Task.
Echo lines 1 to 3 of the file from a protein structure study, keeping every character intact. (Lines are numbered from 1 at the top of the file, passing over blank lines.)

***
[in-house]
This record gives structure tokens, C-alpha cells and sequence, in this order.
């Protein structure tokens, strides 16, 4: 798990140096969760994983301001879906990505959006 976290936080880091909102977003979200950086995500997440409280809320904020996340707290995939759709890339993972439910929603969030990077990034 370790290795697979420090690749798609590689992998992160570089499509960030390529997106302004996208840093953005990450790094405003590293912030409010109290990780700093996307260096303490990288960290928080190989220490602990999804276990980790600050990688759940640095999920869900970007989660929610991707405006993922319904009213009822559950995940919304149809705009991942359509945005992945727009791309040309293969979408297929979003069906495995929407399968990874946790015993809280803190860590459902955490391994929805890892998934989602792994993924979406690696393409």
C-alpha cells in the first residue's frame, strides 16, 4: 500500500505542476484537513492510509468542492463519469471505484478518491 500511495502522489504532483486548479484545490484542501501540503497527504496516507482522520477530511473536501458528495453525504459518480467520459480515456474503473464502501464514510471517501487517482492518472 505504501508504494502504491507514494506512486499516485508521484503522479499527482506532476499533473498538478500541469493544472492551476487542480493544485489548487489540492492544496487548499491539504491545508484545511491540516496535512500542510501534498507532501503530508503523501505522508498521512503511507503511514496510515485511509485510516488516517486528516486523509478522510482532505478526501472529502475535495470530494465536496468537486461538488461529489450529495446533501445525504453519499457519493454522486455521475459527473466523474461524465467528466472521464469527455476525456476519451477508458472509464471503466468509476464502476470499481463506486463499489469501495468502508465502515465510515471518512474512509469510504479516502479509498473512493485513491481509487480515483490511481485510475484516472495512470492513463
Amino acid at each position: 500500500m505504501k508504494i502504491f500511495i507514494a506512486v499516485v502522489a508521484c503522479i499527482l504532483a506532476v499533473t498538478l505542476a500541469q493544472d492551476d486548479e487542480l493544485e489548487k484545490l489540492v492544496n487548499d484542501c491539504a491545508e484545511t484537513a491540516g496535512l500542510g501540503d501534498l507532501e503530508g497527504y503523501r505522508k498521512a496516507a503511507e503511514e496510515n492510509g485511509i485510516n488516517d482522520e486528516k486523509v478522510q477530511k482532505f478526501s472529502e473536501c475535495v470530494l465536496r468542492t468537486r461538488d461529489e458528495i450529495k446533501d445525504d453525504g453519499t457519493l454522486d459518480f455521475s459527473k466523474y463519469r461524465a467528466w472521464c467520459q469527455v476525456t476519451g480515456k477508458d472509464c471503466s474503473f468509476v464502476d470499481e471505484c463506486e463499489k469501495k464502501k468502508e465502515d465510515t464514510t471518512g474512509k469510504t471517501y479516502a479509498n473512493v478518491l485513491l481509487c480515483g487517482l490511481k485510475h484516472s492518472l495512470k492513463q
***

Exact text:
[in-house]
This record gives structure tokens, C-alpha cells and sequence, in this order.
């Protein structure tokens, strides 16, 4: 798990140096969760994983301001879906990505959006 976290936080880091909102977003979200950086995500997440409280809320904020996340707290995939759709890339993972439910929603969030990077990034 370790290795697979420090690749798609590689992998992160570089499509960030390529997106302004996208840093953005990450790094405003590293912030409010109290990780700093996307260096303490990288960290928080190989220490602990999804276990980790600050990688759940640095999920869900970007989660929610991707405006993922319904009213009822559950995940919304149809705009991942359509945005992945727009791309040309293969979408297929979003069906495995929407399968990874946790015993809280803190860590459902955490391994929805890892998934989602792994993924979406690696393409």